Another informative aspect of the book is its account of the societal and cultural impact of video games. There are the funny stories: like Japan having to increase its production of coins because so many were tied up in arcades after Space Invaders was released. The slightly paranoid ones: like all the news coverage devoted to how Japan was trying to slowly take over the American economy given their massive sales of Nintendo Entertainment Systems and even their purchase of the Seattle Mariners baseball team (even though that was Nintendo of America, not of Japan). And the really controversial ones.

Controversy over games and their content has existed from the very beginning, back to the Lieberman hearings in 1993 that focused on Mortal Kombat’s realistic use of blood and overly-gruesome fatalities (that hearing brought about the development of the ESRB rating system, similar to what is in place for movies), and through to the tragic events that occurred at Littleton, Colorado in 1999 and how the killers related their crimes to Doom (a first person shooter). The events at Columbine renewed the urgency to address violence in video games and how it was being advertised to children, with hearings beginning just two weeks later (though much more dramatic than the 1993 hearings, no new outcomes or laws came about from this hearing). Kent provides a detailed and non-biased account of both hearings, providing the actual transcripts from the sessions. And I have to mention, in another show of how things really are cosmically aligned, I read through these chapters just as the Supreme Court reached a decision in Brown v. Entertainment Merchants Association, which finally ruled this summer that video games fall under the same rights as the First Amendment.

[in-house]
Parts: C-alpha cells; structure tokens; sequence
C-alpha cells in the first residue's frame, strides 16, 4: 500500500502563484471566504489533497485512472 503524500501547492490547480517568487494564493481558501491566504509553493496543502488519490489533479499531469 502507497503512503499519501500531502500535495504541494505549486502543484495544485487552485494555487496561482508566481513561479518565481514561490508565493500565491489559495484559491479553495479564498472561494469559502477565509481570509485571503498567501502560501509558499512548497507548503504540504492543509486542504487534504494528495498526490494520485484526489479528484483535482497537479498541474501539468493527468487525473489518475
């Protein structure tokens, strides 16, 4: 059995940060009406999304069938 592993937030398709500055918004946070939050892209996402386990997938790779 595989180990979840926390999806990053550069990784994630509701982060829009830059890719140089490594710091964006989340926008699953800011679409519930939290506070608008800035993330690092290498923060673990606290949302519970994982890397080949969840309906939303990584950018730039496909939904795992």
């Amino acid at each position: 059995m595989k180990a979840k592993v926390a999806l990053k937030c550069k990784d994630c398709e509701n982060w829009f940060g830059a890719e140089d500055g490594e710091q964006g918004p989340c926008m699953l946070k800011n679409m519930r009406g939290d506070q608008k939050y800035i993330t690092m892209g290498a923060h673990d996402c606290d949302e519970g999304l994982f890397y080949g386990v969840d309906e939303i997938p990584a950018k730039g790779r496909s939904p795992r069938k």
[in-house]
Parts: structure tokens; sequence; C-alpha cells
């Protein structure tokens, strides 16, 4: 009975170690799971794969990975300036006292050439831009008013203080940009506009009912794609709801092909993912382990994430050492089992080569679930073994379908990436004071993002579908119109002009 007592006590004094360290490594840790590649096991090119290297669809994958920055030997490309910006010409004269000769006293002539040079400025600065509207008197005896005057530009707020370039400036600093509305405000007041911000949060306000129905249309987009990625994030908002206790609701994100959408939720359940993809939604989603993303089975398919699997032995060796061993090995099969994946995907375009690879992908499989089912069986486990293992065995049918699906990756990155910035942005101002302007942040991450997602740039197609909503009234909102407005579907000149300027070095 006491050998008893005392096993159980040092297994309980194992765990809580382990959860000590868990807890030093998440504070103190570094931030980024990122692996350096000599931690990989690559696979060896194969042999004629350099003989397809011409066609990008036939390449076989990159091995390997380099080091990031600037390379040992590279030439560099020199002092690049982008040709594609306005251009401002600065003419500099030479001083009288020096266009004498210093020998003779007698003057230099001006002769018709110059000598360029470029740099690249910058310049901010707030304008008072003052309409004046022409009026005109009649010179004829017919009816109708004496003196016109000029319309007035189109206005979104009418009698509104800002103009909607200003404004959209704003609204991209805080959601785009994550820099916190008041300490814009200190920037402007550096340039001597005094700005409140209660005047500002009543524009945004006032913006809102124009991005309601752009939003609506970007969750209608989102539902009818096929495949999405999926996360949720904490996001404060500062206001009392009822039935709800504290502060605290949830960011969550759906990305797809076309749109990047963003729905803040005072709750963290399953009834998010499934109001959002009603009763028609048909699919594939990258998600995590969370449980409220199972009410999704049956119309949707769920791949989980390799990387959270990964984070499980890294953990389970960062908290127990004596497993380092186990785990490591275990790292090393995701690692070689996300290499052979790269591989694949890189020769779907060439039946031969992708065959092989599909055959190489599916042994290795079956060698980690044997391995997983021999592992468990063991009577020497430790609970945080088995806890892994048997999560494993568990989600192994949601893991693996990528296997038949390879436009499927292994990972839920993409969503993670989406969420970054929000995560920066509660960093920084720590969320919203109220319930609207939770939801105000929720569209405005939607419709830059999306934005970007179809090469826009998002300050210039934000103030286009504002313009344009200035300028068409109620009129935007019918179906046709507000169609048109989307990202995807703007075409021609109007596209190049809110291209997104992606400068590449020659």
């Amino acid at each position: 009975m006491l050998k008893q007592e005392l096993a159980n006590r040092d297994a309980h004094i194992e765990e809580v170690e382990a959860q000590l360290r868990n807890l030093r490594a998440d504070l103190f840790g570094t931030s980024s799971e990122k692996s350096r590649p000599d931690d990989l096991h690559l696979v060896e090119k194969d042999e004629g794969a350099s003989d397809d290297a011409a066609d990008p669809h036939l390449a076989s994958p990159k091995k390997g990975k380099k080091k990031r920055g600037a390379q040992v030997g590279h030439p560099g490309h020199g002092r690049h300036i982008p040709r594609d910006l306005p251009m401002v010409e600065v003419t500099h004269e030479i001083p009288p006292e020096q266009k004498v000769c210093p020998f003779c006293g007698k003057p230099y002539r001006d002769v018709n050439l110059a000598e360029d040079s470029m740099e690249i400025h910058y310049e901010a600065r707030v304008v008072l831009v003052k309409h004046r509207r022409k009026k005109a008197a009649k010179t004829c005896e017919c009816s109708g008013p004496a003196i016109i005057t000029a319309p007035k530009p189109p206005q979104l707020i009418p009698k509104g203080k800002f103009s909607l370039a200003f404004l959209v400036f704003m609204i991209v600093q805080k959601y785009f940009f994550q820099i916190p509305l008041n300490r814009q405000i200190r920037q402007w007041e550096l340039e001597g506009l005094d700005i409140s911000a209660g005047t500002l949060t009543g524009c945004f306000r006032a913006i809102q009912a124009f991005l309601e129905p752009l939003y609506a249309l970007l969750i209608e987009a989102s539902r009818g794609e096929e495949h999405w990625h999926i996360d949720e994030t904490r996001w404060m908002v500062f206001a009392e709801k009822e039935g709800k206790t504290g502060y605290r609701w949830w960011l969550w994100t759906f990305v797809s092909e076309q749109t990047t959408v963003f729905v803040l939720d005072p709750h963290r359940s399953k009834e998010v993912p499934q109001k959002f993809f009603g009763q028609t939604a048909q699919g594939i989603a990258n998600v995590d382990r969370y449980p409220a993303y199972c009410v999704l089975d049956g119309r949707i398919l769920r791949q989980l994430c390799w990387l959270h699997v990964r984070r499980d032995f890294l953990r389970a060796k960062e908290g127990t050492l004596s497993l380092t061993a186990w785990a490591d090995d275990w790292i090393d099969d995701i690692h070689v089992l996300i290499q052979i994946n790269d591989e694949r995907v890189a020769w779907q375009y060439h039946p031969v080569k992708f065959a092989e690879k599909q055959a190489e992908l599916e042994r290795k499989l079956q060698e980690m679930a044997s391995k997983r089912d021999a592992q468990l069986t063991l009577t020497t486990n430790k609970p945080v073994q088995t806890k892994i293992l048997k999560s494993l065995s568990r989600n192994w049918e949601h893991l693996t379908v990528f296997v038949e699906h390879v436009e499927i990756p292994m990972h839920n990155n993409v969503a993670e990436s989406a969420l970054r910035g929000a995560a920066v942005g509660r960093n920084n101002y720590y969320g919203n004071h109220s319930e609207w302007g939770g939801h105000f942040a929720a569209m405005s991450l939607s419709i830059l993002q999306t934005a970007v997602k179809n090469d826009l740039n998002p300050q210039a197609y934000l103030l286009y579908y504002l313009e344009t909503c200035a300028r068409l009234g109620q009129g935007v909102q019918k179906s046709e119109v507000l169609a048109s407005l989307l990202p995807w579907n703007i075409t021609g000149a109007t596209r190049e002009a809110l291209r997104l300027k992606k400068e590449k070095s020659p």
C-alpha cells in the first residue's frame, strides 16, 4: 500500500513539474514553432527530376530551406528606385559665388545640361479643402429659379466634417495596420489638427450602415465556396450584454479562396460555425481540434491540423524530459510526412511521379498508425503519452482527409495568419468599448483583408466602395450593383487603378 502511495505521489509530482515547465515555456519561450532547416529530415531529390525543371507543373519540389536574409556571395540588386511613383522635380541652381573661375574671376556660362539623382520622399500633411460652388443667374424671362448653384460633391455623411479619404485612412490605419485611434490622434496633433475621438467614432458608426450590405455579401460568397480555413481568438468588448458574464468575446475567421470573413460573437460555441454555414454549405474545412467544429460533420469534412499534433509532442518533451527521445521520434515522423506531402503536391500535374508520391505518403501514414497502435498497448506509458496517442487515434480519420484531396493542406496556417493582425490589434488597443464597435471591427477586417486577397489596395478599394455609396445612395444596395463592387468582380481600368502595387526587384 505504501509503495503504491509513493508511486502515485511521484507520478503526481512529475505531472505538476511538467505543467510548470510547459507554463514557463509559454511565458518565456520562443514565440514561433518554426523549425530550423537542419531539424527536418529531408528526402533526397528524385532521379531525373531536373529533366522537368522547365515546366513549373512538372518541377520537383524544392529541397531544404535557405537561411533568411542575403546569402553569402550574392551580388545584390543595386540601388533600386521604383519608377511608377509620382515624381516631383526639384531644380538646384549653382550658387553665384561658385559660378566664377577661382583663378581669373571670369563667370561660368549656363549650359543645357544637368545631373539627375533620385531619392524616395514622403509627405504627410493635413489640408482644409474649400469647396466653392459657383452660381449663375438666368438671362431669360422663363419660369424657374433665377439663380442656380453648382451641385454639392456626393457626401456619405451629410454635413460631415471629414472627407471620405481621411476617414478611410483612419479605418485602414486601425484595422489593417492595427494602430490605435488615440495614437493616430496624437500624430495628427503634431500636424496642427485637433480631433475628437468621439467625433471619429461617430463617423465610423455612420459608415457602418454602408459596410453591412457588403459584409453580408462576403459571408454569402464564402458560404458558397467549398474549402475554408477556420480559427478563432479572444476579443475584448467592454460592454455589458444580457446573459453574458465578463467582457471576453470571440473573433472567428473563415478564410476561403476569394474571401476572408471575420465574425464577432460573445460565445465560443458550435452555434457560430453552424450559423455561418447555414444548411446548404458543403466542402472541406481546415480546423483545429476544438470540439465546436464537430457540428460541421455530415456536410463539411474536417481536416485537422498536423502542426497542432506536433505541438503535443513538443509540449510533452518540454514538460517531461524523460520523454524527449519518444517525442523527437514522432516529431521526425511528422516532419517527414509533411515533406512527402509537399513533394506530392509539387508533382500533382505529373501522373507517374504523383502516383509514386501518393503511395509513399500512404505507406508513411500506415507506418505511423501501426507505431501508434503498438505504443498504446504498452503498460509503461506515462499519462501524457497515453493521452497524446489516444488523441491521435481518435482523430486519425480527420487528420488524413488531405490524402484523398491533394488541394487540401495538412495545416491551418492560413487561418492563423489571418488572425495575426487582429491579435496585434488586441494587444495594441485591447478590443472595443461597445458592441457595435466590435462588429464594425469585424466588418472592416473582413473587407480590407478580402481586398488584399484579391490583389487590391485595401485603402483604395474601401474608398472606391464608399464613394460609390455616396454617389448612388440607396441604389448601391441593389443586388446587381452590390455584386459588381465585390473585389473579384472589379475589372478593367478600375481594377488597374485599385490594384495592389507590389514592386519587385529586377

The only drawback to the book is just a matter of time. The book was published in 2001, shortly after SEGA discontinued the Dreamcast and Sony released the Playstation 2, and prior to the release of the Game Cube and Xbox. That’s a good chunk of history missing. Lord, a full decade! Now I feel old… But really, the book is just begging for a sequel. I sincerely hope Kent decides to pick up the story where he left off and take us through the recent bout of video game innovation, from motion accelerators and sensors to online gaming communities (in my biased opinion, I was sorely disappointed that there was absolutely no mention of Blizzard, creators of Warcraft, Starcraft, Diablo, and World of Warcraft).

As a study of a business and how it impacted our culture, and also as a fun and interesting account of video games, it was very enjoyable. Highly recommend.

For more of Sinnh’s reviews, check outher blog, The Occasional Sin.

This review is part of Cannonball Read III. For more information, click here.